A friend posts a link on Facebook, 5 Ways to Donate/The War Photographer’s Retreat. I take note for a few reasons, not the least of which is that she’s a wonderful poet and photographer herself whose son happens to be in the service. I don’t have a son in the service, but I am a mother and no stranger to the grip of anxieties that can take hold when a grown child leaves the fold even for places and circumstances that would (in theory at least) not seem fraught with danger.
My sister-in-law calls, her voice slow and thick. A good friend’s son, twenty-four years old, has died, in his sleep. He was in recovery for drug abuse, assumed to be clean. The body can only handle so much, even less, it seems, when you play with fire.
Now Amy Winehouse, all of twenty-seven. The same age, ironically, as Jim/Janis/Jim (Janis Joplin and Jimi Hendrix within two weeks of each other, Jim Morrison some nine months later). I was younger than they were when they died, a big fan of each, distressed at the triple loss, not just with its reminder of how hard they played at life but with its cautionary implication to a generation casting caution to the wind. When you’re in your early twenties, processing the death of individuals (forget that they’re rock stars) just a few years older than you, it places you smack in the presence of your own mortality. And when you’re sixty-something, processing the death of twenty-something-year-olds, you feel those fingers around your throat, the lump that rises. Some father has lost his daughter; some mother has lost her son.
Something has upset the order of things, something no parent ever wants to contemplate. Does any mother or father ever get past it? Or do they just go through the motions? Take Pearl, a friend of my family when I was growing up, two sons, one dead from smashing a car into a wall. Think gorgeous, in an Elizabeth Taylor kind of way, and you can see Pearl in an instant — the large, sparkling eyes, stylish clothes, incandescent smile. Until her son’s death, which triggered a downslide from which she never recovered, her best friend now Valium or whatever it was that kept the demons at bay. I can still hear my mother’s voice — It’s the worst thing in the world, losing a child — anytime we saw Pearl at any family gathering. Even if my mother didn’t actually whisper the words, I’d hear them. That’s how imprinted the notion is.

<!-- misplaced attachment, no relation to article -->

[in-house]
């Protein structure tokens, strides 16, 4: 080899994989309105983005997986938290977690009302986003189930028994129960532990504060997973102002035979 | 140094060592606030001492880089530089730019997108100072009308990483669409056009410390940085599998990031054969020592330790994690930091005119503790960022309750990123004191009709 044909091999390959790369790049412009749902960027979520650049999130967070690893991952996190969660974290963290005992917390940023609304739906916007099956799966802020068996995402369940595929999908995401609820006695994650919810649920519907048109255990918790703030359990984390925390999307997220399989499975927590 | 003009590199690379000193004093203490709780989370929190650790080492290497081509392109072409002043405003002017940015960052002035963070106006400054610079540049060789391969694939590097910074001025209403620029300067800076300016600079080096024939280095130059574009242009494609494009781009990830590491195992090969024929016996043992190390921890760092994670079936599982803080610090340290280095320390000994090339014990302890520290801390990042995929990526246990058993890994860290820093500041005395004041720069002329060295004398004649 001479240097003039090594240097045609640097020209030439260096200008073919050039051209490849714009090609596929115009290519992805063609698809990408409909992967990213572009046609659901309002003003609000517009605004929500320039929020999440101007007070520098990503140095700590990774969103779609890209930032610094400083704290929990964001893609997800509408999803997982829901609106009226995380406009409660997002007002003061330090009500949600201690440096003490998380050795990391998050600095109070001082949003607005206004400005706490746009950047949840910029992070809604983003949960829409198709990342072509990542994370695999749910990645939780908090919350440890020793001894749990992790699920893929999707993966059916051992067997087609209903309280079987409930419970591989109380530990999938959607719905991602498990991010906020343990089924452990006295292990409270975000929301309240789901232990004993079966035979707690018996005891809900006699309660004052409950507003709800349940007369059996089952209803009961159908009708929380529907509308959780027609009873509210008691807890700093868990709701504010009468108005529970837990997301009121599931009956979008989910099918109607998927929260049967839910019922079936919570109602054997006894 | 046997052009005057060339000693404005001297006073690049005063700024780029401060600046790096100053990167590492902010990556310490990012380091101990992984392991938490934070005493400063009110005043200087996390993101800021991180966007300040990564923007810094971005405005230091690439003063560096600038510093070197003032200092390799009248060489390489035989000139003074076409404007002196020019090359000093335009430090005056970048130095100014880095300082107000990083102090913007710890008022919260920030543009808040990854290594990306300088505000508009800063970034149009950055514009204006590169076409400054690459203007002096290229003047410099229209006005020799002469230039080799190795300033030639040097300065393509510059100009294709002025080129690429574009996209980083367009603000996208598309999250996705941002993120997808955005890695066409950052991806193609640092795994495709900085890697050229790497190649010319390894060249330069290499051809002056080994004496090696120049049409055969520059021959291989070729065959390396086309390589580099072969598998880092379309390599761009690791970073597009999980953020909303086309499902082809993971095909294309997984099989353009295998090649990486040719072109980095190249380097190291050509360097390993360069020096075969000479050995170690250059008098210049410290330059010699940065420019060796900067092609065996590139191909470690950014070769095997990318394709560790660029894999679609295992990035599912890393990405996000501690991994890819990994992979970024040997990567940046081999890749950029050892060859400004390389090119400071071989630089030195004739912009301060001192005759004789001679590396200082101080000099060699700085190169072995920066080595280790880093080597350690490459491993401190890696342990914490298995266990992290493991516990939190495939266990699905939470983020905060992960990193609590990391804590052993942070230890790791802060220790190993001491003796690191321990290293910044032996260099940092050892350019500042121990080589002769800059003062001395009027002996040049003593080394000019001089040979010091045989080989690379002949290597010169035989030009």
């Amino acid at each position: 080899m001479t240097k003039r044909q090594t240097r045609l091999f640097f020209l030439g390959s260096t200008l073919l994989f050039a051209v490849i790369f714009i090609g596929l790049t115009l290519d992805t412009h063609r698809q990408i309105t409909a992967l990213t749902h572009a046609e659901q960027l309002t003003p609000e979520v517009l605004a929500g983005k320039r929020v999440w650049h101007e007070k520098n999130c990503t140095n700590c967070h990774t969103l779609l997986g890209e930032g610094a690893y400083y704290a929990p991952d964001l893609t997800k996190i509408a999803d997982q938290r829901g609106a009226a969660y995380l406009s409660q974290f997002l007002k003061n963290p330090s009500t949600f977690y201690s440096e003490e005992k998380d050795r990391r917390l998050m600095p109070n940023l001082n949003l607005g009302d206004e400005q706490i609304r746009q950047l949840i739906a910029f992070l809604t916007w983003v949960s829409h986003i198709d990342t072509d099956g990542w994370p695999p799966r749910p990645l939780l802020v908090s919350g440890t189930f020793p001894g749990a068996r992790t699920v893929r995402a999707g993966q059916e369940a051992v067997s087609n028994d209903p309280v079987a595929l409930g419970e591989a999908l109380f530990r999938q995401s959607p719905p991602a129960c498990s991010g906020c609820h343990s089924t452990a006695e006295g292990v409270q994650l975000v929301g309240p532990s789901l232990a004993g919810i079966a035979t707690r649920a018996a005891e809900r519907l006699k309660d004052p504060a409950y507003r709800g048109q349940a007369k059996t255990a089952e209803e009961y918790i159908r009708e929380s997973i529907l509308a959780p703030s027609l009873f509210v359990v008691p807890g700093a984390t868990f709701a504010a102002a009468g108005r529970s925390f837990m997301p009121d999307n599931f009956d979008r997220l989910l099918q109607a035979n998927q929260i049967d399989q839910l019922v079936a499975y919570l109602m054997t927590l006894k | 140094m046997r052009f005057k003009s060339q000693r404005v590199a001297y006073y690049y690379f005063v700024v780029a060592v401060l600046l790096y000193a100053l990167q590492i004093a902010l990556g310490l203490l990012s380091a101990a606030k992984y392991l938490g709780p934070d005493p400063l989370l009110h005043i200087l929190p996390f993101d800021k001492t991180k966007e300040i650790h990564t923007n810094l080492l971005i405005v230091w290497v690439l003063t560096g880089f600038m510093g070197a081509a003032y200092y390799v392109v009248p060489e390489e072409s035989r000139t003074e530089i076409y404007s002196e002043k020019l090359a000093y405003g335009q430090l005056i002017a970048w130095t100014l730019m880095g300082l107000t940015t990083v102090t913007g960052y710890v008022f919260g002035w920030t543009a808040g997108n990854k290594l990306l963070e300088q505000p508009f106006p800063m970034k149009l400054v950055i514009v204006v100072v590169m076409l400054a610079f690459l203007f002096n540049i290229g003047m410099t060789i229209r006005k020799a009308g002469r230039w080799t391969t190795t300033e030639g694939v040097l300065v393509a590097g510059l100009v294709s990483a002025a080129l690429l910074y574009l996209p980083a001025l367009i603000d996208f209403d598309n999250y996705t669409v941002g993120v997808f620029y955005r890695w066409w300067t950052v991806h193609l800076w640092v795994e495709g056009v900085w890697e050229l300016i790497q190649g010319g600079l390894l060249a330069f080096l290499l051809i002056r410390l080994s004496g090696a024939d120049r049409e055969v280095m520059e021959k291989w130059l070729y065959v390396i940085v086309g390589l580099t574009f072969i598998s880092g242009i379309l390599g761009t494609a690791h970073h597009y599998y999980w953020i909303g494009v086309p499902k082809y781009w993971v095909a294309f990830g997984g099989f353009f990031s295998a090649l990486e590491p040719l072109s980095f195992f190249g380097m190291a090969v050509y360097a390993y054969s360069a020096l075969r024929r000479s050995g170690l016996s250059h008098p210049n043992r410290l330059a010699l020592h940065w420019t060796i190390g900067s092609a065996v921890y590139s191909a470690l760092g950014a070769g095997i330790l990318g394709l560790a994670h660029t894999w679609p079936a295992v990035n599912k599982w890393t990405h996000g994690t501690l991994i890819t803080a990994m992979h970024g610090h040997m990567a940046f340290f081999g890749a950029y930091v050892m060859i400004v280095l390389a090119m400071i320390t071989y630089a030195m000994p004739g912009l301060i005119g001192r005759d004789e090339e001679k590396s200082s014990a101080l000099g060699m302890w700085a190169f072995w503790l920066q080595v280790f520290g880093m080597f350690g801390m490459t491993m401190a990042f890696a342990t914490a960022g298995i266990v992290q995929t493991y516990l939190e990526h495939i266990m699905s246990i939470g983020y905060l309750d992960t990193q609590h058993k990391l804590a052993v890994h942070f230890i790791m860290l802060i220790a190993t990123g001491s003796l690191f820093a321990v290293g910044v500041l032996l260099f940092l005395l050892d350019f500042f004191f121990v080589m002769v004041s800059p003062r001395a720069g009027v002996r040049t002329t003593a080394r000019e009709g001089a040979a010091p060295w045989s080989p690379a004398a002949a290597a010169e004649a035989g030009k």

It’s exactly what my sister-in-law said when she gave me the news of her friend’s son. It’s exactly what I think when I see the photo of Amy Winehouse’s father spotted at JFK on his way back to London after getting the news.
And yet . . . we do the best we can as parents, guiding our children when they’re young, sending them off into the world with the hope that they’ll make (mostly) good choices. Sometimes it feels like one big balancing act — one day you’re on the high wire walking that tightrope between holding on and letting go, the next day you’re on the ground, safety net at the ready. In David Grossman’s exquisitely poignant novel, To the End of the Land, the main character is a mother who does what would seem counter-intuitive when her son, recently released from the Israeli army, voluntarily returns to the front for a major offensive. Rather than wait at home and risk that knock on the door from the “notifiers,” she embarks on a journey. In the hands of a gifted writer (haunted by his own son, killed in Lebanon barely two weeks before his twenty-first birthday, uncannily while Grossman was working on the novel), a deceptively simple premise – bad news can only come if you’re home to receive it – becomes a complex narrative that touches on the futility of war, not to mention the power of love and redemption.